• Sweden's news in English

Sweden has 'no time frame' for state sell offs

TT/The Local · 19 Oct 2010, 08:45

Published: 19 Oct 2010 08:45 GMT+02:00

Facebook Twitter Google+ reddit

The Alliance government has previously indicated that sales of holdings in firms such as Nordea, SBAB and Telia would be carried out during the mandate period, but Peter Norman on Monday adopted a more cautious tone.

"I have no time plan whatsoever for this," he said in an interview with the Dagens Industri (DI) daily.

The sales would raise an estimated 100 billion kronor ($15 billion) for state coffers. Norman told the newspaper that taxpayers' interests are the decisive factor in determining when to sell.

"It will have to take the time it takes," he said to DI.

Norman also explained that the competitive situation within the banking market is also important in deciding a suitable opportunity for sales of shares in Nordea and SBAB.

He also told the newspaper that he planned to study loan margins within the banking sector and conduct regular correspondence with the banks on consumer conditions.

"I want to be a thorn in the side of the banks. Sometimes they can earn money a little too easily," he said.

Story continues below…

Norman added that if the banks do not respond to encouragement then he was not averse to considering legislation.

TT/The Local (news@thelocal.se)

Facebook Twitter Google+ reddit

Your comments about this article

12:18 October 19, 2010 by Åskar
Thank you for not selling our shared property. Could you now regain what you stole during the last four years as well, please.
15:50 October 19, 2010 by Mb 65
This is the worse thing they could do. Haven't they learn' t anything from what has happened in England. Now they have nothing. It is not theirs to sell, they belong to the Swedish tax payer. Any idiot knows that you do not sell a company when it is making a good profit. The french will buy everything and then the prices will rocket.
16:19 October 19, 2010 by Great Scott
Good to see some common sense comments for a change.
16:29 October 19, 2010 by Kevin Harris
Can the three posters above offer us an explanation why the state of Sweden presently needs to own shares in a bank, a loan company and a telecommunications company?
16:41 October 19, 2010 by Åskar
Why not? If it's not broken, don't fix it!
17:08 October 19, 2010 by TomJones27
@Mb 65 Totally agree. This is one step from letting the crooks owning the country leaving the citizens with nothing.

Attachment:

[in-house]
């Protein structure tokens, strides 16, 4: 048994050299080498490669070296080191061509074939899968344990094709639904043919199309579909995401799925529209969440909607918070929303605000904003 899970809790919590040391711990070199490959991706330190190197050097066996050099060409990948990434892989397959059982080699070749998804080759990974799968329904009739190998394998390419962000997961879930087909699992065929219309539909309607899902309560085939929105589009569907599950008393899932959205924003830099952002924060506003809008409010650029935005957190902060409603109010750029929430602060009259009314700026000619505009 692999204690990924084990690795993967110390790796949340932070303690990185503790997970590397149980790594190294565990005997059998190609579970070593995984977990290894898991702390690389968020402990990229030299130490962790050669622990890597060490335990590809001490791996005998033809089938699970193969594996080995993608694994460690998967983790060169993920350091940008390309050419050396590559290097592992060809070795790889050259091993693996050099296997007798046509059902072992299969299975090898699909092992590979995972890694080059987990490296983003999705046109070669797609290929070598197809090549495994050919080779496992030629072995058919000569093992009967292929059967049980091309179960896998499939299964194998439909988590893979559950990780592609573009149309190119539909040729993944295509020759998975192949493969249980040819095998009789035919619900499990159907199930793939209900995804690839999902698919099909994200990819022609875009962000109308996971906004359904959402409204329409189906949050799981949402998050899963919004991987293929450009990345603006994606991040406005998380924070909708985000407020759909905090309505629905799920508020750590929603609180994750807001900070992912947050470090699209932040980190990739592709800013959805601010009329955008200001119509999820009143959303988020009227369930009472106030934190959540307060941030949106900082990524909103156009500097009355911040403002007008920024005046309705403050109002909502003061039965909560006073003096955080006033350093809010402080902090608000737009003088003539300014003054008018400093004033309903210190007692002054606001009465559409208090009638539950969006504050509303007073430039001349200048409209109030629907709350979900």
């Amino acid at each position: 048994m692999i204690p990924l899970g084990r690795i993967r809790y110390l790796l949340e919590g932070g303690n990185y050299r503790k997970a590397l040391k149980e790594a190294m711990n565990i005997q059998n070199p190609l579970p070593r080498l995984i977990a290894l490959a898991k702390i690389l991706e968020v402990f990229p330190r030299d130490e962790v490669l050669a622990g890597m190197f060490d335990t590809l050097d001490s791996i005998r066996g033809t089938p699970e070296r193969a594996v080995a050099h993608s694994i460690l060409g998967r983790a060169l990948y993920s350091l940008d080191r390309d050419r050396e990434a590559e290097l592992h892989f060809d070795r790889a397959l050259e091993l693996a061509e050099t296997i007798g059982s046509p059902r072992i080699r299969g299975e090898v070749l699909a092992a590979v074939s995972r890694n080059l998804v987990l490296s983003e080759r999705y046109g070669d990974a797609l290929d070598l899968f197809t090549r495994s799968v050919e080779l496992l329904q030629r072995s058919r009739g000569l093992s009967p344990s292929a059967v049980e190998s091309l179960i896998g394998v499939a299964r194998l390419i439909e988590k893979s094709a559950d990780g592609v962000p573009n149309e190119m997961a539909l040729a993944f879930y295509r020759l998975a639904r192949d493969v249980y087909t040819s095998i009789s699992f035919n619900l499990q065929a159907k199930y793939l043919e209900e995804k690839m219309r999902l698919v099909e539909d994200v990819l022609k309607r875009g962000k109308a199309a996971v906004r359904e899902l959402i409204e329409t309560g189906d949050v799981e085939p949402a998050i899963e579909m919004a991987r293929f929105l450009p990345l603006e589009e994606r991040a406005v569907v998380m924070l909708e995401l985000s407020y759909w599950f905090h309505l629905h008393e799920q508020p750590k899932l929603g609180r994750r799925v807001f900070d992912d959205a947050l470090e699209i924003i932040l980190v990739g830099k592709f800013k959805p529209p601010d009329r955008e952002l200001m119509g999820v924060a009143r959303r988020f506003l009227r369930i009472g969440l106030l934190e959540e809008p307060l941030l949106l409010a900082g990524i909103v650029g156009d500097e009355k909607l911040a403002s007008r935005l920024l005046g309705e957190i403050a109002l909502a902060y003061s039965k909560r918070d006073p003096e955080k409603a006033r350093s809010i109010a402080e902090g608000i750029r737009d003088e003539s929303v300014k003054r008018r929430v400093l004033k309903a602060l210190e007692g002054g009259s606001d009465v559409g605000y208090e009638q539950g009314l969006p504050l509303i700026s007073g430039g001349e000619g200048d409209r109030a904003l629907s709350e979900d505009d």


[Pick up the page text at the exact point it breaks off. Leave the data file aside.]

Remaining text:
Privatizing and deregulation has killed the US economy as they, the banksters, have gambled away all of the taxpayers savings and then were bailed out to continue the fraud. Now they want access to Social Security, i.e Privatization, so they can steal that as well.
17:38 October 19, 2010 by harrylatour
Please do not let the 'sharks' force your government to sell off their interests in these companys,,,look at what happened to us in GB,,''oh,the private sector knows best and it will be more efficient'',,,,,utter bollox!! lok at all the crap that our private sector Bankers have got us into.NO,,dont give it ALL away,,,always keep something safe from these bloody cowboys.
19:08 October 19, 2010 by Great Scott
@Kevin Harris

Seems that you are out numbered, why do you need an explanation, seems to me that that the posts spell it out.
07:46 October 20, 2010 by Kevin Harris
Er, no one has answered my question yet. #4
11:59 October 20, 2010 by Åskar
To quote Ingemar Stenmark: "It's no use explaining to someone who doesn't understand".
17:01 October 20, 2010 by facetedjewel

Attempt to be more porous. 'Understanding' in Sweden often travels through osmosis . . . and the sound waves of grunts. You're getting a bit of the old that's-just-the-way-do-things-around-here, and they're pulling your pud for the fun of it. Good times.

Also, more than likely, they don't have an answer either.
Today's headlines
Hundreds protest Swedish asylum laws
Around 1,000 people protested in Stockholm. Photo: Fredrik Persson/ TT

Hundreds of people on Saturday demonstrated in Stockholm and in many other parts of the country to protest Sweden’s tough new laws on asylum-seekers.

Dylan removes Nobel-mention from website
The American musician has more or less responded to the news with silence. Photo: Per Wahlberg

American singer-song writer Bob Dylan has removed any mention of him being named one of this year’s Nobel Prize laureates on his official website.

Refugee crisis
Asylum requests in Sweden down by 70 percent
Sweden's migration minister Morgan Johansson. Photo: Christine Olsson/TT